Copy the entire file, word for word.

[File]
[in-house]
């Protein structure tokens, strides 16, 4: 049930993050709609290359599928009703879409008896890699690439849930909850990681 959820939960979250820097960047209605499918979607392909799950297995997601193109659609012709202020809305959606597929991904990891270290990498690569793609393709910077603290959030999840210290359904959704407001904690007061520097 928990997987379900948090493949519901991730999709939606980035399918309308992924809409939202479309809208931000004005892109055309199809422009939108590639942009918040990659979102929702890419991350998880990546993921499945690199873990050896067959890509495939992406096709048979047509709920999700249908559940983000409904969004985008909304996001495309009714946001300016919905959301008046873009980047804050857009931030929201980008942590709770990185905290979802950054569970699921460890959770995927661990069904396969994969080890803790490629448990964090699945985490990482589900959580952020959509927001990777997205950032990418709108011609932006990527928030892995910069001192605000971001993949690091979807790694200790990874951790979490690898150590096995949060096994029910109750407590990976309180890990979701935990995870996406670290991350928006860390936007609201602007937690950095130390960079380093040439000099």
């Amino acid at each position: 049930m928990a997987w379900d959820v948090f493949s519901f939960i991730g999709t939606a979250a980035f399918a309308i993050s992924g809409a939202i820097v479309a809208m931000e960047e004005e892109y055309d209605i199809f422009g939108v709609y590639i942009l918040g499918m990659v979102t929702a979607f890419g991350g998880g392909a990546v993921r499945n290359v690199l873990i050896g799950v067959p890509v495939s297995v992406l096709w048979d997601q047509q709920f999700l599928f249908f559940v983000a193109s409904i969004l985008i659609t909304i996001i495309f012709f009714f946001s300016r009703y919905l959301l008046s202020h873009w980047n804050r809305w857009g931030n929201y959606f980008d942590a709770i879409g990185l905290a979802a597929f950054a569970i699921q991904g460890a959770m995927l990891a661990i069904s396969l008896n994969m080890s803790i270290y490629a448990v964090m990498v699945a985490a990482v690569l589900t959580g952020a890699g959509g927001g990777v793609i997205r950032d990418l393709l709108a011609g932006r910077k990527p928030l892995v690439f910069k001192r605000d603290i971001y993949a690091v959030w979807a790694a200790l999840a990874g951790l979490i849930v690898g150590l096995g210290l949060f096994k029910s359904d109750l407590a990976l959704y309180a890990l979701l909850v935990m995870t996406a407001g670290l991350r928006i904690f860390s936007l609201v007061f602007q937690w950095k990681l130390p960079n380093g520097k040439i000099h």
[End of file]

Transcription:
[in-house]
């Protein structure tokens, strides 16, 4: 049930993050709609290359599928009703879409008896890699690439849930909850990681 959820939960979250820097960047209605499918979607392909799950297995997601193109659609012709202020809305959606597929991904990891270290990498690569793609393709910077603290959030999840210290359904959704407001904690007061520097 928990997987379900948090493949519901991730999709939606980035399918309308992924809409939202479309809208931000004005892109055309199809422009939108590639942009918040990659979102929702890419991350998880990546993921499945690199873990050896067959890509495939992406096709048979047509709920999700249908559940983000409904969004985008909304996001495309009714946001300016919905959301008046873009980047804050857009931030929201980008942590709770990185905290979802950054569970699921460890959770995927661990069904396969994969080890803790490629448990964090699945985490990482589900959580952020959509927001990777997205950032990418709108011609932006990527928030892995910069001192605000971001993949690091979807790694200790990874951790979490690898150590096995949060096994029910109750407590990976309180890990979701935990995870996406670290991350928006860390936007609201602007937690950095130390960079380093040439000099």
């Amino acid at each position: 049930m928990a997987w379900d959820v948090f493949s519901f939960i991730g999709t939606a979250a980035f399918a309308i993050s992924g809409a939202i820097v479309a809208m931000e960047e004005e892109y055309d209605i199809f422009g939108v709609y590639i942009l918040g499918m990659v979102t929702a979607f890419g991350g998880g392909a990546v993921r499945n290359v690199l873990i050896g799950v067959p890509v495939s297995v992406l096709w048979d997601q047509q709920f999700l599928f249908f559940v983000a193109s409904i969004l985008i659609t909304i996001i495309f012709f009714f946001s300016r009703y919905l959301l008046s202020h873009w980047n804050r809305w857009g931030n929201y959606f980008d942590a709770i879409g990185l905290a979802a597929f950054a569970i699921q991904g460890a959770m995927l990891a661990i069904s396969l008896n994969m080890s803790i270290y490629a448990v964090m990498v699945a985490a990482v690569l589900t959580g952020a890699g959509g927001g990777v793609i997205r950032d990418l393709l709108a011609g932006r910077k990527p928030l892995v690439f910069k001192r605000d603290i971001y993949a690091v959030w979807a790694a200790l999840a990874g951790l979490i849930v690898g150590l096995g210290l949060f096994k029910s359904d109750l407590a990976l959704y309180a890990l979701l909850v935990m995870t996406a407001g670290l991350r928006i904690f860390s936007l609201v007061f602007q937690w950095k990681l130390p960079n380093g520097k040439i000099h």